Sweaters over collared button-downs. Ivy crawling up the brick walls of an ancient liberal arts institution. Wes Anderson's 1998 comedy Rushmore. Lonely cityscapes full of wist. These are the motifs fans of Vampire Weekend have come to associate with the New York-based rock band's music. And for the last six years, those motifs, seen in Vampire Weekend, Contra, and Modern Vampires of the City, have been all that fans have had to cling to, following the band's 2014 hiatus. But this January, frontman Ezra Koenig announced via Instagram plans for a new release, cryptically initialed as FOTB, with scheduled releases of two singles per month leading up to the album drop on May 3rd. As I write this at 12:51 AM of May 3rd, the world has had an hour (in central time, at least) to get acquainted to their newest, spring-y release, Father of the Bride.
Playfully buoyant and passive– at times, overly so, such with the synth-filled, ambient "2021" – Father of the Bride marks a new phase and focus for Vampire Weekend. While Modern Vampires of the City centered around death and mourning, with nostalgic, metaphor-packed lyrics, FOTB is incredibly lighthearted in comparison, while still incredibly lyrically striking and melodic. The songs don't take themselves too seriously, ever; Koenig even sings "I think I take myself too serious…it’s not that serious" in "Symphony", a nice tongue-in-cheek touch to the ever-flowing momentum of the collection. "Harmony Hall" has him repeating the hook of the 2013 track "Finger Back" in the chorus: "I don't wanna live like this, but I don't wanna die". For an album that, sonically, departs quite a lot from their last album, Vampire Weekend harps on themes and lyrics that have an inherently Vampire Weekend vibe. And yet, it works. "Unbearably White" sounds just as melancholy as something off of Modern Vampires, but Koenig's lilted voice and plucky guitar, Chris Baio's soft bass, and the overall tone of the song are much, much happier– think of the heartbreak behind Fleetwood Mac's Rumours, juxtaposed with the valence of "Go Your Own Way" and "Don't Stop".
FOTB saw Vampire Weekend making new decisions besides just the sound choices. It is the first album by the band to include artist features; Steve Lacy lends his voice and guitar to "Sunflower" and "Flower Moon", while Danielle Haim of HAIM sings alongside Koenig on "Hold You Now", "Married in a Gold Rush", and "We Belong Together". While Lacy, known for his R&B prowess, seems like an odd choice for a VW feature, it manages to work– at least, as solo releases. "Sunflower", while a fun, bass- and scat-filled song, appears a bit out of place for an album otherwise full of soft and plucky guitars. Danielle Haim is a much more agreeable choice to feature; the frontwoman of her indie rock band of sisters, discovered by Rilo Kiley's Jenny Slate and admired by CeeLo Green and The Strokes' Julian Casablancas, her voice, paired with Koenig's on "Married in a Gold Rush" works seamlessly within the framework of the album. If Koenig, now 35, is the titular Father, there is no doubt that Danielle herself is the Bride in question. I would not be surprised to see further collaborations between her and the band, if not a HAIM x VW crossover at some point.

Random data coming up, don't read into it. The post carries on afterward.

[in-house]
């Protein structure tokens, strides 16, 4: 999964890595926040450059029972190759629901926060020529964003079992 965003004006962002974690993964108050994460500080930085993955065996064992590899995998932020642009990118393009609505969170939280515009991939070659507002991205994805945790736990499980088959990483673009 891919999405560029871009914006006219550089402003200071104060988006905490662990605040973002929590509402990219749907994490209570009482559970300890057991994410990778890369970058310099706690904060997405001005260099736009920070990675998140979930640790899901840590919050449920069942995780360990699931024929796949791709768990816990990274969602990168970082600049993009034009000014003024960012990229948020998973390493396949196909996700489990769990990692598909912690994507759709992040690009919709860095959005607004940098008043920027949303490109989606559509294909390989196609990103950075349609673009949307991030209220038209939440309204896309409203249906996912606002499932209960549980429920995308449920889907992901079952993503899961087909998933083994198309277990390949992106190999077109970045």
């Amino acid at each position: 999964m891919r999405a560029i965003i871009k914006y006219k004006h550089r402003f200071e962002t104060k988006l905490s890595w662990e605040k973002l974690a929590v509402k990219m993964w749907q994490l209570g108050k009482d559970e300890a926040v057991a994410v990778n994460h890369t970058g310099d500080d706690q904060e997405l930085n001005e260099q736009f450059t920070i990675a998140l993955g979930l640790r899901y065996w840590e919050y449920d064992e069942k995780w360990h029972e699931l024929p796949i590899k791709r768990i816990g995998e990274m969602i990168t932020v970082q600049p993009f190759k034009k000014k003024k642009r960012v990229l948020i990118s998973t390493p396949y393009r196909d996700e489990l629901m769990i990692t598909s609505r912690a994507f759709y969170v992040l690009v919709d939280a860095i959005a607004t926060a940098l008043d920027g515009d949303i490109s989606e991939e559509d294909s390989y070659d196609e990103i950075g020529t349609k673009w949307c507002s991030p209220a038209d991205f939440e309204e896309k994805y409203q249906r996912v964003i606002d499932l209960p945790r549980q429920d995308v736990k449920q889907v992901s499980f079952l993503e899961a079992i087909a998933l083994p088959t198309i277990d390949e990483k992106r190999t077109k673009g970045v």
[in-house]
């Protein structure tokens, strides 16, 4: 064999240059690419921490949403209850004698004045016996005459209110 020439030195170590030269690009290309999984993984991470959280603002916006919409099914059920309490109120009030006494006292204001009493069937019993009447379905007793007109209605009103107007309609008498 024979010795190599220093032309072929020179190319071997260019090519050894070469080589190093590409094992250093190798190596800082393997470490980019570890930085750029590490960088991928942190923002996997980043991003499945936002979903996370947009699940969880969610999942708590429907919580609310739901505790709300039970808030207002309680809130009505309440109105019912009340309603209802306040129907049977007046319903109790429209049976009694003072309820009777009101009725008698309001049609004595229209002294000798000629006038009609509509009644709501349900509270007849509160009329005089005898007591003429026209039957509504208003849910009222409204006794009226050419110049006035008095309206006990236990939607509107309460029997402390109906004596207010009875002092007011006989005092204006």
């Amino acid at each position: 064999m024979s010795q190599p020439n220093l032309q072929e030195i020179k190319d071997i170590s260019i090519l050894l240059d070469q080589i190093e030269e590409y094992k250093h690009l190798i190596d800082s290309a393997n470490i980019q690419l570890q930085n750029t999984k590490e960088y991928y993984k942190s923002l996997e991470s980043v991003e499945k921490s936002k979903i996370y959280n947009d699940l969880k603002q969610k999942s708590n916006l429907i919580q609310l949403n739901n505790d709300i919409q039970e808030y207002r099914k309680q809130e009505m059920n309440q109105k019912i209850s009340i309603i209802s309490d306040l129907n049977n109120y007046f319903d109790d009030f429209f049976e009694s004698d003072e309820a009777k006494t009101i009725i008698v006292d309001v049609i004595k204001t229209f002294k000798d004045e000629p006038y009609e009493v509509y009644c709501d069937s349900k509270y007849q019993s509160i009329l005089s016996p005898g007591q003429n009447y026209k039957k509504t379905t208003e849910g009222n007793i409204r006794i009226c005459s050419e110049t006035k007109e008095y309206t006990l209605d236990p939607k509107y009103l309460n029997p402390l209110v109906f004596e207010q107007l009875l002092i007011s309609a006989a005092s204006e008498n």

The album continues to defy any stereotypes held by fans of the band. Koenig's seemingly effortless musical craftsmanship proves elusive in defining what exactly the band's sound is. FOTB alludes to many artists: Fleetwood Mac, Jerry Garcia of the Grateful Dead, Paul Simon, even, and continues to hold its own on the alternative rock scene. While the band continues to elude definition, fans are sure to recognize Koenig's poetic storytelling lyricism and Vampire Weekend's signature instrumentalism (listen to "Jerusalem, New York, Berlin", "Spring Snow", or "This Life"). It is at once an album fans expected and could never have thought of. And that, it seems, is just what Koenig wanted.